Beware of the Mono-Culture Monster

You’ve just started at a new company, with your own set of experiences and knowledge, and you’re in a meeting with a slew of your colleagues. Everyone else seems to have a similar solution, more or less, except for you have a radically different idea; you pipe up, only to have everyone look at your quizzically. Sound familiar? This is the pitfall of the Mono-Culture, which can breed a Monster resistant to different ideas, perspectives and experiences. Let’s slay this beast together.

(upbeat instrumental music) – So, I am very excited to be here on Halloween. I absolutely love this day, and I’m Canadian so, you know, I’m a little bit biassed. I jumped at the chance to be able to have a whole presentation themed around Halloween.

I really was pushing for that monoculture monster thing so you’ll see in a bit.

So, I’m here to warn you about a monster so vile, so wretched that lurks in the shadows waiting to destroy your business inside out. Sorry.

I’m talking, of course, about the monoculture monster, here to annihilate your morale, innovation, and consequently, your livelihood.

First, let’s take a step back and get on the same page of what I mean by a monoculture. So, the Oxford Dictionary defines monoculture as a culture dominated by a single element; a prevailing culture marked by homogeneity. Monoculturalism is the practise of maintaining a single culture in a society, suppressing the cultures of minority groups and excluding external influences.

Let me repeat.

The lack of diversity and the suppression of other cultures. These are the reasons why I’m here to make my case against the monoculture monster. Now, I can hear you thinking, “Who is this 30-something, white, straight, male, “follically-challenged idiot talking about diversity?” The irony is not lost on me.

So that’s cartoon me.


My name’s Michel Boudreau.

I’m French-Canadian if you couldn’t tell by the name. I know I don’t sound French, but get a few whiskeys in me and I’ll sound French for you.

I’m a software engineer by trade, which means that my whole career’s kind of been finding problems and trying to find the best solution for it. That could mean in terms of code, but, to me, it also means in terms of culture because it’s a problem that I face every single day. My story begins in a very small town.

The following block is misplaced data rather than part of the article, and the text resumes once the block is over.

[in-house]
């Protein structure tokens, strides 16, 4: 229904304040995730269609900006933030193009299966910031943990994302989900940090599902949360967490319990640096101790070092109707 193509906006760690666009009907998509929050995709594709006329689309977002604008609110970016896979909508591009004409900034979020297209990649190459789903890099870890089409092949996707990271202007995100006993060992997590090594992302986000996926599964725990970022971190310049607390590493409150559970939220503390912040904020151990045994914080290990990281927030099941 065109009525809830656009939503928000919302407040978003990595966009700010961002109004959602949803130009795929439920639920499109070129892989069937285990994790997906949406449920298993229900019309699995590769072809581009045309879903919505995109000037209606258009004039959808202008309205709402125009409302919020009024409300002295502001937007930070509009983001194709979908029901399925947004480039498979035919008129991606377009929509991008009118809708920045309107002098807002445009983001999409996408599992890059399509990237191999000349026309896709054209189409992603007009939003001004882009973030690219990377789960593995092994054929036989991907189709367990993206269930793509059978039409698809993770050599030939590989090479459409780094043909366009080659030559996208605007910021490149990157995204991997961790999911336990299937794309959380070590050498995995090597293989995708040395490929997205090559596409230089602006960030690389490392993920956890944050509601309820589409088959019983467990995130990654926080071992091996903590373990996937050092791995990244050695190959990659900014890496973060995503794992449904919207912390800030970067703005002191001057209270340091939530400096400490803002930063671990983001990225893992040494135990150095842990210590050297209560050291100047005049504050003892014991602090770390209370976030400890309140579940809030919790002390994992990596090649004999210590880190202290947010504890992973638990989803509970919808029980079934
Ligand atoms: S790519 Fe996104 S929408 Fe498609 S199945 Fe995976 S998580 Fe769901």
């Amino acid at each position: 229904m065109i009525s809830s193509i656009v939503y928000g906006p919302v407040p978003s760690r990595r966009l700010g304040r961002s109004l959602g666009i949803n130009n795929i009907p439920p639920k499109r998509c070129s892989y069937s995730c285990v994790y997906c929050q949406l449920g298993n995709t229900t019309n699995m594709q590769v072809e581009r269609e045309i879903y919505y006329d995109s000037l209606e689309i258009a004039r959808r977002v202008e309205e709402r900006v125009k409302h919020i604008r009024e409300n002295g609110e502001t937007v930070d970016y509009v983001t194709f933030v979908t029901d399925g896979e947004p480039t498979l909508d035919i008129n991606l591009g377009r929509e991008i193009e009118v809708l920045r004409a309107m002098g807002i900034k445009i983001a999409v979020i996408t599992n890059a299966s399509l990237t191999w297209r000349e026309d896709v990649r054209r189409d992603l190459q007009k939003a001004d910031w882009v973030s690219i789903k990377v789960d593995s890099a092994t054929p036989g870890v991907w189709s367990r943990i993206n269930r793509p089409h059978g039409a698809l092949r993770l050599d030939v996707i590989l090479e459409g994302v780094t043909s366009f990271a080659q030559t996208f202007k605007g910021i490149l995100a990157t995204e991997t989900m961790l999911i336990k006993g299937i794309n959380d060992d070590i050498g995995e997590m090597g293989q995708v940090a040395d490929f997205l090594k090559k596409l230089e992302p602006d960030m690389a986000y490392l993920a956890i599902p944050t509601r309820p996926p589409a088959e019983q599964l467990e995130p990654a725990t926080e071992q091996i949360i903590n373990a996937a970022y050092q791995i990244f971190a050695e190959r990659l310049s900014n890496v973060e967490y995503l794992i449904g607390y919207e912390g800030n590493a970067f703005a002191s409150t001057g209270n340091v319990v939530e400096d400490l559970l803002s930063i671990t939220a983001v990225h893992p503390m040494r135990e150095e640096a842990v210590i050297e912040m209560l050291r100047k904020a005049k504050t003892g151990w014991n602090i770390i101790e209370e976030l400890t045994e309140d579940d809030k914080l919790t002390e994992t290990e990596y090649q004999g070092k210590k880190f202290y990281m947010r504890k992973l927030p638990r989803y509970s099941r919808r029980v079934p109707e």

So that was Australia and we’re going all the way to my small town on the east coast of Canada called Caraquet, also very French.

Completely French speaking, 5000 people.

That’s my house right there.

Just to show the actual scale of it.

It’s tiny.

As you can imagine, there was very little racial diversity in my small little rinky-dink town on the east coast of Canada.

We only had one Chinese family and they owned the Chinese restaurant.

We had one Japanese family and the patriarch was karate sensei.

I did not know I was living in an 80s movie until I moved to the city.

The reason I’m up here is because of my experience that I had coming face to face with the monoculture monster and still lived to tell the tale.

Of course, like all things evil, this thing started at a bank.

As you would imagine, stock traders are mostly white males coming from a fairly wealthy family background. The women account for only 12% to 15% of the workforce. I had the opportunity to actually work on a trading floor doing software for them, a platform at the time, so that they can lose your money a little bit faster. Some of the things that I saw and heard still chills me to this day.

The constant swearing, the freakin’ berating, repeated shouting, daily misogyny, and fairly regular sexual harassment.

Any of these would be an instant, instant fireable offence at any sane company, but since this was the norm at this particular bank and these people were making heaps of money for the bank, everybody just ignored it, including HR, which, by the way, was mostly white males in the HR department.

Not a single female there.

I wasn’t working for this bank directly, I was a contractor, but I felt disgusted just being present.

Everybody seemed to accept the behaviour and nobody spoke up against it.

For the few women that were on the floor, they had to endure it, being just as crass or lowering themselves to their level or risk not being included as part of the boys club. Any deviation from the norm was met with resistance, sometimes even ridicule.

“What do you mean you don’t do this? “Everybody does this.” The situation is worsened when new recruits try to mimic the behaviour in hopes that it would also mimic the salary. This is a shining example of what happens when a monoculture monster puts its claws into a business and goes unchecked.

The behaviours that we usually find abhorrent aren’t met with consequences.

Does this sound familiar to anyone? Anyone in the room? I mean, mine is like, really extreme, but, you know, everybody has different experiences. But by not voicing my concern at the time, I became complicit.

I normalised it.

I normalised that monster.

I made it okay for those behaviours to be present and, in a way, accepted.

I’ve essentially helped lower the standard, the baseline that everyone should be held accountable on. Every fib not explicitly called out is a chance to lower the gauge, lower the needle to go down a very dark path. When the monster becomes bigger, it becomes even harder to push back.

There’s normally more people involved.

It sets a new standard and gives a chance for the next person to try to even push that needle even further back towards an even worst culture.